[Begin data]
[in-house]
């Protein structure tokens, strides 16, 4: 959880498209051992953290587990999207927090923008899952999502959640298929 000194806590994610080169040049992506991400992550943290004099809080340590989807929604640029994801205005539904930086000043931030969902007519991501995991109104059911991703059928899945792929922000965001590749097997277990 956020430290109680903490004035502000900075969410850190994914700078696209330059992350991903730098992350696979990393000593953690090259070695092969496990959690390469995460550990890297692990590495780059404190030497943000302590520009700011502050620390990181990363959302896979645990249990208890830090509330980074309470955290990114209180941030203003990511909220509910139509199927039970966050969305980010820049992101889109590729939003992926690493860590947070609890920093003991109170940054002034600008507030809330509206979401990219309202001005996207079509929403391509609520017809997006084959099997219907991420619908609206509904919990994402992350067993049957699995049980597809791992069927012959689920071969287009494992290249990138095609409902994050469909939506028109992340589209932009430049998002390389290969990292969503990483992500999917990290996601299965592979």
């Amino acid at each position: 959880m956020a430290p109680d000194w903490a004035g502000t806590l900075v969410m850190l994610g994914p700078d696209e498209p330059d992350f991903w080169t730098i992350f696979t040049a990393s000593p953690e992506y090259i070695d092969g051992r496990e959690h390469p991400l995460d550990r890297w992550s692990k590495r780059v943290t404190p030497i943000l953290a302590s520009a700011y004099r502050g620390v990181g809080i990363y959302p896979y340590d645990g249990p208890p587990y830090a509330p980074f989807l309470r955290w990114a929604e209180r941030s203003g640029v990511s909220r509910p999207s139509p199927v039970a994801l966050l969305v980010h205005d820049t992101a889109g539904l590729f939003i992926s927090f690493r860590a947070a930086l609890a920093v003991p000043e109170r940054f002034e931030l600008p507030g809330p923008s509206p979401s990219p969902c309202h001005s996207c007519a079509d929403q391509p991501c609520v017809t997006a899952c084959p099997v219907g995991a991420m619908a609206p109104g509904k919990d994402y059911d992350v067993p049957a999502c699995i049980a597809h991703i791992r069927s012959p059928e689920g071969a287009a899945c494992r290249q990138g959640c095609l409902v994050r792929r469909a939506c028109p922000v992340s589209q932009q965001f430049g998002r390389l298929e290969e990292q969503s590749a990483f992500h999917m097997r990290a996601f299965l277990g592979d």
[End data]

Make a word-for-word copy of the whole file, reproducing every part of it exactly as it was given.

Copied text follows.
[in-house]
């Protein structure tokens, strides 16, 4: 959880498209051992953290587990999207927090923008899952999502959640298929 000194806590994610080169040049992506991400992550943290004099809080340590989807929604640029994801205005539904930086000043931030969902007519991501995991109104059911991703059928899945792929922000965001590749097997277990 956020430290109680903490004035502000900075969410850190994914700078696209330059992350991903730098992350696979990393000593953690090259070695092969496990959690390469995460550990890297692990590495780059404190030497943000302590520009700011502050620390990181990363959302896979645990249990208890830090509330980074309470955290990114209180941030203003990511909220509910139509199927039970966050969305980010820049992101889109590729939003992926690493860590947070609890920093003991109170940054002034600008507030809330509206979401990219309202001005996207079509929403391509609520017809997006084959099997219907991420619908609206509904919990994402992350067993049957699995049980597809791992069927012959689920071969287009494992290249990138095609409902994050469909939506028109992340589209932009430049998002390389290969990292969503990483992500999917990290996601299965592979």
């Amino acid at each position: 959880m956020a430290p109680d000194w903490a004035g502000t806590l900075v969410m850190l994610g994914p700078d696209e498209p330059d992350f991903w080169t730098i992350f696979t040049a990393s000593p953690e992506y090259i070695d092969g051992r496990e959690h390469p991400l995460d550990r890297w992550s692990k590495r780059v943290t404190p030497i943000l953290a302590s520009a700011y004099r502050g620390v990181g809080i990363y959302p896979y340590d645990g249990p208890p587990y830090a509330p980074f989807l309470r955290w990114a929604e209180r941030s203003g640029v990511s909220r509910p999207s139509p199927v039970a994801l966050l969305v980010h205005d820049t992101a889109g539904l590729f939003i992926s927090f690493r860590a947070a930086l609890a920093v003991p000043e109170r940054f002034e931030l600008p507030g809330p923008s509206p979401s990219p969902c309202h001005s996207c007519a079509d929403q391509p991501c609520v017809t997006a899952c084959p099997v219907g995991a991420m619908a609206p109104g509904k919990d994402y059911d992350v067993p049957a999502c699995i049980a597809h991703i791992r069927s012959p059928e689920g071969a287009a899945c494992r290249q990138g959640c095609l409902v994050r792929r469909a939506c028109p922000v992340s589209q932009q965001f430049g998002r390389l298929e290969e990292q969503s590749a990483f992500h999917m097997r990290a996601f299965l277990g592979d």